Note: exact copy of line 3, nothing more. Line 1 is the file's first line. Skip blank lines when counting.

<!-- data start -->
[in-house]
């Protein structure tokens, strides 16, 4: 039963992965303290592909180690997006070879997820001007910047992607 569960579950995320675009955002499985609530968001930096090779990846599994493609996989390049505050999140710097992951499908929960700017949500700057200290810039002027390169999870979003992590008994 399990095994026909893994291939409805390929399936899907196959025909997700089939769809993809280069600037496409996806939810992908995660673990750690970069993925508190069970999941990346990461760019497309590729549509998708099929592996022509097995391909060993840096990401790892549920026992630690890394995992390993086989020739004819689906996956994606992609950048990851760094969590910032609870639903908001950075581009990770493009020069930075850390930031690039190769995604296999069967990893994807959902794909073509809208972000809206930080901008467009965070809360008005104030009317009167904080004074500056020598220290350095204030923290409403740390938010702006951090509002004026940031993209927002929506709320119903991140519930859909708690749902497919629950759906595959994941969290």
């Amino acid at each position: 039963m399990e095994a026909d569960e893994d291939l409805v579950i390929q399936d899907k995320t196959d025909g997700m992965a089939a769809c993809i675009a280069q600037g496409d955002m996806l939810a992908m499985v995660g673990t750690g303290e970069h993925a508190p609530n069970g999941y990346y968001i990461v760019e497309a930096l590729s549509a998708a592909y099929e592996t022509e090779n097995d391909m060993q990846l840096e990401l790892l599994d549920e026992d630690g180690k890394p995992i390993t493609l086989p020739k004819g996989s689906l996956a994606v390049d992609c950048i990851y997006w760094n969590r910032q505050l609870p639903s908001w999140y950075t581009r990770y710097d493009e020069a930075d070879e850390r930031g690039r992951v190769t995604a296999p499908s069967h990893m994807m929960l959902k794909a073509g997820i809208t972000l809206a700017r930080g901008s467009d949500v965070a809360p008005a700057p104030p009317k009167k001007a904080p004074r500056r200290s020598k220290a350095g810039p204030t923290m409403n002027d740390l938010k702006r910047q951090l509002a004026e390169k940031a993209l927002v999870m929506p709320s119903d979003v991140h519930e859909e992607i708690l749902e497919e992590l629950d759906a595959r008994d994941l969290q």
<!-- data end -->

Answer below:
């Amino acid at each position: 039963m399990e095994a026909d569960e893994d291939l409805v579950i390929q399936d899907k995320t196959d025909g997700m992965a089939a769809c993809i675009a280069q600037g496409d955002m996806l939810a992908m499985v995660g673990t750690g303290e970069h993925a508190p609530n069970g999941y990346y968001i990461v760019e497309a930096l590729s549509a998708a592909y099929e592996t022509e090779n097995d391909m060993q990846l840096e990401l790892l599994d549920e026992d630690g180690k890394p995992i390993t493609l086989p020739k004819g996989s689906l996956a994606v390049d992609c950048i990851y997006w760094n969590r910032q505050l609870p639903s908001w999140y950075t581009r990770y710097d493009e020069a930075d070879e850390r930031g690039r992951v190769t995604a296999p499908s069967h990893m994807m929960l959902k794909a073509g997820i809208t972000l809206a700017r930080g901008s467009d949500v965070a809360p008005a700057p104030p009317k009167k001007a904080p004074r500056r200290s020598k220290a350095g810039p204030t923290m409403n002027d740390l938010k702006r910047q951090l509002a004026e390169k940031a993209l927002v999870m929506p709320s119903d979003v991140h519930e859909e992607i708690l749902e497919e992590l629950d759906a595959r008994d994941l969290q």